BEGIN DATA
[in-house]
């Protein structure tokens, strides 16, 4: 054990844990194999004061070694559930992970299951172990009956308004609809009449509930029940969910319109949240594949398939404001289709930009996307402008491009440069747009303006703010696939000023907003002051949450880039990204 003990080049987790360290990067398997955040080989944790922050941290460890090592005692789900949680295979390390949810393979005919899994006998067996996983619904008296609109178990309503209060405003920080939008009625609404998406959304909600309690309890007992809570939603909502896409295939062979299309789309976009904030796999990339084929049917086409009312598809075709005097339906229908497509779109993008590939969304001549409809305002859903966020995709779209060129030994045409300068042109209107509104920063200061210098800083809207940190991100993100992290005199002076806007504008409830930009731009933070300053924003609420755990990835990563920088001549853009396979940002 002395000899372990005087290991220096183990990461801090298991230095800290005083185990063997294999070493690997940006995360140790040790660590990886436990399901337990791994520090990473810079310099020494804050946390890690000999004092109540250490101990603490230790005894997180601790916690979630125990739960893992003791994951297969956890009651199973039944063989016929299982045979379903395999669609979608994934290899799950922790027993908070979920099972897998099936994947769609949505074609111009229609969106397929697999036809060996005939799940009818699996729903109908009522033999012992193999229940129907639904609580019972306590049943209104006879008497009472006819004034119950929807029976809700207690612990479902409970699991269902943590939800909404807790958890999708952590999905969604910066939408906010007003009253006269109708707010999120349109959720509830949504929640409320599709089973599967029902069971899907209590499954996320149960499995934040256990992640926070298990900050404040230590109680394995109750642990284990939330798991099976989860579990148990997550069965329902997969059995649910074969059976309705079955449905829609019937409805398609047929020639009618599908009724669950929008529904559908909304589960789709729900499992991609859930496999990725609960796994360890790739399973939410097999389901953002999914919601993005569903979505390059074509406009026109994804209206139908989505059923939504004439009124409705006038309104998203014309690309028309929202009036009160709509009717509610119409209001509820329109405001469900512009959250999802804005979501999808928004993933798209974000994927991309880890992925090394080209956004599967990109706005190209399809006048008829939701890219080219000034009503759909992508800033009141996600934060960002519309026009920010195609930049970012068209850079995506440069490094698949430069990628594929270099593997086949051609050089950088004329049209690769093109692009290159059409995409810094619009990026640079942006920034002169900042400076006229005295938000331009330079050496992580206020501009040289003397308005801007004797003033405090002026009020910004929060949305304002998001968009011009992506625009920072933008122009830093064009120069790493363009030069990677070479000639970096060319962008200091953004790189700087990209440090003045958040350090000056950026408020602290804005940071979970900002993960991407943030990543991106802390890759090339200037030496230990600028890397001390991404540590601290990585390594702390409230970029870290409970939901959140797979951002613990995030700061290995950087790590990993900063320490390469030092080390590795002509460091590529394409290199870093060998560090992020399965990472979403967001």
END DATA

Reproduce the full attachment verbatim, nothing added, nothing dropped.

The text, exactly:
[in-house]
């Protein structure tokens, strides 16, 4: 054990844990194999004061070694559930992970299951172990009956308004609809009449509930029940969910319109949240594949398939404001289709930009996307402008491009440069747009303006703010696939000023907003002051949450880039990204 003990080049987790360290990067398997955040080989944790922050941290460890090592005692789900949680295979390390949810393979005919899994006998067996996983619904008296609109178990309503209060405003920080939008009625609404998406959304909600309690309890007992809570939603909502896409295939062979299309789309976009904030796999990339084929049917086409009312598809075709005097339906229908497509779109993008590939969304001549409809305002859903966020995709779209060129030994045409300068042109209107509104920063200061210098800083809207940190991100993100992290005199002076806007504008409830930009731009933070300053924003609420755990990835990563920088001549853009396979940002 002395000899372990005087290991220096183990990461801090298991230095800290005083185990063997294999070493690997940006995360140790040790660590990886436990399901337990791994520090990473810079310099020494804050946390890690000999004092109540250490101990603490230790005894997180601790916690979630125990739960893992003791994951297969956890009651199973039944063989016929299982045979379903395999669609979608994934290899799950922790027993908070979920099972897998099936994947769609949505074609111009229609969106397929697999036809060996005939799940009818699996729903109908009522033999012992193999229940129907639904609580019972306590049943209104006879008497009472006819004034119950929807029976809700207690612990479902409970699991269902943590939800909404807790958890999708952590999905969604910066939408906010007003009253006269109708707010999120349109959720509830949504929640409320599709089973599967029902069971899907209590499954996320149960499995934040256990992640926070298990900050404040230590109680394995109750642990284990939330798991099976989860579990148990997550069965329902997969059995649910074969059976309705079955449905829609019937409805398609047929020639009618599908009724669950929008529904559908909304589960789709729900499992991609859930496999990725609960796994360890790739399973939410097999389901953002999914919601993005569903979505390059074509406009026109994804209206139908989505059923939504004439009124409705006038309104998203014309690309028309929202009036009160709509009717509610119409209001509820329109405001469900512009959250999802804005979501999808928004993933798209974000994927991309880890992925090394080209956004599967990109706005190209399809006048008829939701890219080219000034009503759909992508800033009141996600934060960002519309026009920010195609930049970012068209850079995506440069490094698949430069990628594929270099593997086949051609050089950088004329049209690769093109692009290159059409995409810094619009990026640079942006920034002169900042400076006229005295938000331009330079050496992580206020501009040289003397308005801007004797003033405090002026009020910004929060949305304002998001968009011009992506625009920072933008122009830093064009120069790493363009030069990677070479000639970096060319962008200091953004790189700087990209440090003045958040350090000056950026408020602290804005940071979970900002993960991407943030990543991106802390890759090339200037030496230990600028890397001390991404540590601290990585390594702390409230970029870290409970939901959140797979951002613990995030700061290995950087790590990993900063320490390469030092080390590795002509460091590529394409290199870093060998560090992020399965990472979403967001």